Justification, Sanctification, and Baptism

Text: Romans 6:1-14
Speaker: Jim Newheiser
Outline: PDF

Romans 6:1-14 teaches how baptism symbolizes our union in Christ, which serves as a reminder of how God has justified us and how He continues to sanctify us.

This passage clearly answers a few of the most important questions people have about the Christian faith:

  1. How can a person be made right (justified) with God?

    Paul raises and answers the objection that if God saves us solely by grace through faith apart from works, then why shouldn’t we keep on sinning since that will magnify God’s grace all the more.

    This objection would only be made to a gospel in which our good works play absolutely no part in salvation. Martyn Lloyd-Jones said that if our proclamation of God’s Word doesn’t receive the same criticism, then we aren’t really preaching the gospel.

  2. How does a Christian grow in holiness?

    This is perhaps of greatest concern among our congregation. Some begin with the law, but often become frustrated. Others want to cast away all rules and effort, but also fail to grow in holiness. Many are looking for formulas and experiences for ‘instant holiness’.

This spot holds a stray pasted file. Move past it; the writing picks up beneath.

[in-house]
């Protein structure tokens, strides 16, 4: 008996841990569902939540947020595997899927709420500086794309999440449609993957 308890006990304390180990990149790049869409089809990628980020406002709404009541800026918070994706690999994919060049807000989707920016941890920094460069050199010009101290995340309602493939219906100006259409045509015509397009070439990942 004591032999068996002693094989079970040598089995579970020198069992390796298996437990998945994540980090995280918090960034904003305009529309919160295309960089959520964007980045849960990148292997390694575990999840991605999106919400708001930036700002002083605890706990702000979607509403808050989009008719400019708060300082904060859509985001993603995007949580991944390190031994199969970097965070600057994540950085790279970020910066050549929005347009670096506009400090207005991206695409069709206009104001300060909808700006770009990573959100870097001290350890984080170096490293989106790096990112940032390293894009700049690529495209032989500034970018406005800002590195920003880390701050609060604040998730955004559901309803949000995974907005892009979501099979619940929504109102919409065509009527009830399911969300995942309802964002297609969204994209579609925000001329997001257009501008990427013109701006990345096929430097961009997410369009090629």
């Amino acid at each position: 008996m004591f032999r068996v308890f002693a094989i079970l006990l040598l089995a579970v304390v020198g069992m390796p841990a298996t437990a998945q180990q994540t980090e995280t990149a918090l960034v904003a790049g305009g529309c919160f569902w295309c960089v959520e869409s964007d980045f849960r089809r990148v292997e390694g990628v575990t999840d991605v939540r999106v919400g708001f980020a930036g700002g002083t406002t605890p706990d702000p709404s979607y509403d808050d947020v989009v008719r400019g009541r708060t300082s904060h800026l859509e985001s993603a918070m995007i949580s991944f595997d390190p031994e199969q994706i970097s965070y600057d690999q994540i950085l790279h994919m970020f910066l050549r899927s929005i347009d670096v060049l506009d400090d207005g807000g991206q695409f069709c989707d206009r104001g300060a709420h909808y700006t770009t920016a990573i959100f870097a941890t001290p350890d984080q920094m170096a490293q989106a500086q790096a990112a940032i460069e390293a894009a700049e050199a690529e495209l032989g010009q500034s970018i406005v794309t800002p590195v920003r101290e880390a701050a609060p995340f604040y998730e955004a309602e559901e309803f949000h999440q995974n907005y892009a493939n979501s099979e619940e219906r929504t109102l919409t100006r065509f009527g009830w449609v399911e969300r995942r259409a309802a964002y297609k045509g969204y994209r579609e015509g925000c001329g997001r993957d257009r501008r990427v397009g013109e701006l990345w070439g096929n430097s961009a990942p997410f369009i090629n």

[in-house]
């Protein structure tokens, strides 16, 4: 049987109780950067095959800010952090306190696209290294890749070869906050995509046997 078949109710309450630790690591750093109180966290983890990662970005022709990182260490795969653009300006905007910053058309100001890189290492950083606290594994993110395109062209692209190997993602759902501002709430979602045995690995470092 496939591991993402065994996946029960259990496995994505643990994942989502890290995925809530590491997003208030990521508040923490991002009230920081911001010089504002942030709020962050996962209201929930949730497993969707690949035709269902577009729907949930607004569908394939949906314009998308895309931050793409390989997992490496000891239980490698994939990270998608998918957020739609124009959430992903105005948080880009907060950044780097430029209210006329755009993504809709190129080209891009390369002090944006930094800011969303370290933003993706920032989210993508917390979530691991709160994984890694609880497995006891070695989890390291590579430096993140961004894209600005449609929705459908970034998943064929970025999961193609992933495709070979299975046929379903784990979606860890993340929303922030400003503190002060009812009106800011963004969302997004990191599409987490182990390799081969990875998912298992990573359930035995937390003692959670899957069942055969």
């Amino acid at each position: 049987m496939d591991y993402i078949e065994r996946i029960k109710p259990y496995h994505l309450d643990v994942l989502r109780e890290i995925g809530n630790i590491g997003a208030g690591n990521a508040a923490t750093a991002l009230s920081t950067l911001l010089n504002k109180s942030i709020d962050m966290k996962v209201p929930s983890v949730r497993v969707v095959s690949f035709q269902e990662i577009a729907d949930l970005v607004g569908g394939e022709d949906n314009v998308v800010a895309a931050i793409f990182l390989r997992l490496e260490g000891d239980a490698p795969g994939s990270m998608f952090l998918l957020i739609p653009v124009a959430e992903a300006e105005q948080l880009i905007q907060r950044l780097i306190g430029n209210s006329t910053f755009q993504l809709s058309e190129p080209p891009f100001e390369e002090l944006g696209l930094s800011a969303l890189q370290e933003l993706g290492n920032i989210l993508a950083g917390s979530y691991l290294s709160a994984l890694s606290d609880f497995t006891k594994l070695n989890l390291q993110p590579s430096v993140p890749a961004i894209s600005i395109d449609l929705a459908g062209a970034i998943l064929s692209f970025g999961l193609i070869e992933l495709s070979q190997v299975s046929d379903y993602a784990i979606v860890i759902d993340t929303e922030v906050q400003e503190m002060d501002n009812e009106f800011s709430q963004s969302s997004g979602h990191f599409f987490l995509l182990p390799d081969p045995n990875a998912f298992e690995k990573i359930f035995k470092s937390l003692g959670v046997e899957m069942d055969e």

Paul explains that while the gospel is solely of grace, this gospel of grace inevitably produces more fruit (holy conduct) than the law. We are transformed by the reality of our union with Christ in His death and resurrection. The key to holiness is to remember (and reckon) that we are dead to sin and alive to God in Christ. Then in light of that truth we are called to put off sin and to put on righteousness.

  3. What is the meaning of baptism and which method of baptism properly reflects that meaning?

    Given that baptism symbolizes how God has justified us and reminds us of how He is sanctifying us, the only appropriate subjects for baptism are believers who are personally united with Christ by faith.


Posted on April 5th, 2009 | Permalink